National Repository of Grey Literature 31 records found  1 - 10nextend  jump to record: Search took 0.00 seconds. 
Homosexuality in the Age of Oscar Wilde
KOLÁŘ, Filip
The introductory part of this bachelor 's attempts to outline the historical context of the times that preceded the Victorian era. Homosexuality in ancient Greece and in Czech lands is explored in the first chapter. This chapter also deals with the evolution of definition of sexual scandal in different times. In the following chapter, the attention is paid to an English educational system, which shaped society to a large extent. It highlights the fact that homosexual activities were performed by young students, who were to become a future elite of British society. Three important scholars are also mentioned in this chapter, John A. Symonds, Edward Carpenter, and Havelock Ellis. The last two chapters deal with homosexuality in Victoria England and its empire, with Oscar Wilde trials and places certain elements in context of more liberal France, where Oscar Wilde fled.
Evolutionary role of triploids in diploid-tetraploid populations of Arabidopsis arenosa and Cardamine amara
Voltrová, Alena ; Kolář, Filip (advisor) ; Chrtek, Jindřich (referee)
This thesis addresses the evolutionary potential of interploidy gene flow mediated by triploid individuals of two mixed-ploidy species, Arabidopsis arenosa and Cardamine amara, both from Brassicaceae family. In natural secondary contact zones formed by diploid and autotetraploid cytotypes, triploids of both species are rarely occurring, being represented only by 0.2 % and 2.5 % of individuals in A. arenosa and C. amara, respectively. Yet their role in gene flow between parental diploid-tetraploid populations remain unclear although genetic data confirmed significant traces of interploidy introgression. By crossing experiments of both species of triploids with their parental ploidies, I addressed the potential of triploids as mediators of gene flow. Specifically, the fertility of triploids and their ability to backcross with their diploid and tetraploid parents. Successful crosses involving triploids both as mothers and fathers demonstrated triploid's ability to form viable male and female gametes. A significant fraction of seeds produced out of these crossings was able to germinate and survive. The progeny was largely aneuploid, but both basic euploids were observed, demonstrating a clear pathway how triploids can backcross back towards diploid and tetraploid ploidies. In C. amara, field...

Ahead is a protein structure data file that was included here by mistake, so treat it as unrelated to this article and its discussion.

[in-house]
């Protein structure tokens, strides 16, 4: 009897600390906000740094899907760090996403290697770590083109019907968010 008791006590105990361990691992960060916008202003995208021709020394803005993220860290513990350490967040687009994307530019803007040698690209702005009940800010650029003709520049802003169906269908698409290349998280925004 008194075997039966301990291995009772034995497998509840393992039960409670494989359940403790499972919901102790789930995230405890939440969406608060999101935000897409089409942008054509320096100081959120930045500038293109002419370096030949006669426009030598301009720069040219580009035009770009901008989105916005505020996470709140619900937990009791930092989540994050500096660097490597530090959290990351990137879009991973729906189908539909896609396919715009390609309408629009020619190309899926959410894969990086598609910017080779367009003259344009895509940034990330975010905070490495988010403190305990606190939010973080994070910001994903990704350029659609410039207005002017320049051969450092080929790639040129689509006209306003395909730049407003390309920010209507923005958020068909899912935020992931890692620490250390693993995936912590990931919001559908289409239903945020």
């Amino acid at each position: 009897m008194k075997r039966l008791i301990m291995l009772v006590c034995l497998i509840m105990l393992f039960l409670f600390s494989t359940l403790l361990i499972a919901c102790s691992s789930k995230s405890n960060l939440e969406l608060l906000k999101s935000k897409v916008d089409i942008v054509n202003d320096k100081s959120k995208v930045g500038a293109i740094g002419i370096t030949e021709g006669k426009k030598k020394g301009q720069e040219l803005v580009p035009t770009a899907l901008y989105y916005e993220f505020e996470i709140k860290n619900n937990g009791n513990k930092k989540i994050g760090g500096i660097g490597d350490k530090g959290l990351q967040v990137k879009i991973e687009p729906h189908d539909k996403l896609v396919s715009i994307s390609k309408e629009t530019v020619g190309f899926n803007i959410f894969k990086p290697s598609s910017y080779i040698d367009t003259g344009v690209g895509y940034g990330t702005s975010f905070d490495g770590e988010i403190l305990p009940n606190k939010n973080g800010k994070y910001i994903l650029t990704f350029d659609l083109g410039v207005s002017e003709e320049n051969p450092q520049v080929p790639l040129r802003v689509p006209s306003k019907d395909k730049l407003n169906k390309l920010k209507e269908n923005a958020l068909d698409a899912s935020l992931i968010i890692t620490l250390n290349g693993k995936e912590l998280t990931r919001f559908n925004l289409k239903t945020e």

Role of metal hyperaccumulation in serpentine adaptation
Havlíková, Karolína ; Kolář, Filip (advisor) ; Stiblíková, Pavlína (referee)
Throughout our planet's history, plant and organism communities have faced many severe environmental challenges. Changing environment forces leads to the adaptation of plants to specific conditions, such as serpentine soils, specific by their natural toxicity. There are several possible adaptation mechanisms to serpentine challenges and one of them is probably hyperaccumulation. Hyperaccumulation is the ability of a plant to accumulate large amounts of heavy metals without signs of toxicity, and most such plants live on serpentine soil. However, it is far from known how many plants have such an ability. Some plant species inhabit normal soils as well as serpentine soils. These so-called facultative hyperaccumulators represent ideal study systems for addressing the role of hyperaccumulation the adaptation towards toxic soils. These species are most often found in the Brassicaceae family and also in the genus Alyssum s.l.. So far understudied species Alyssum gmelinii may be one of these promising new model species as it grows on a normal substrate, as well as on a serpentine. My bachelor thesis tries addresses the role of hyperaccumulation in substrate adaptation both theoretically and in a practical experiment with replicated natural populations of A. gmelinii. Two serpentine and two non-serpentine...
Processes governing sympatric coexistence of di- and tetraploid cytotypes in primary contact zone of Knautia arvensis agg.
Hanzl, Martin ; Kolář, Filip (advisor) ; Duchoslav, Martin (referee)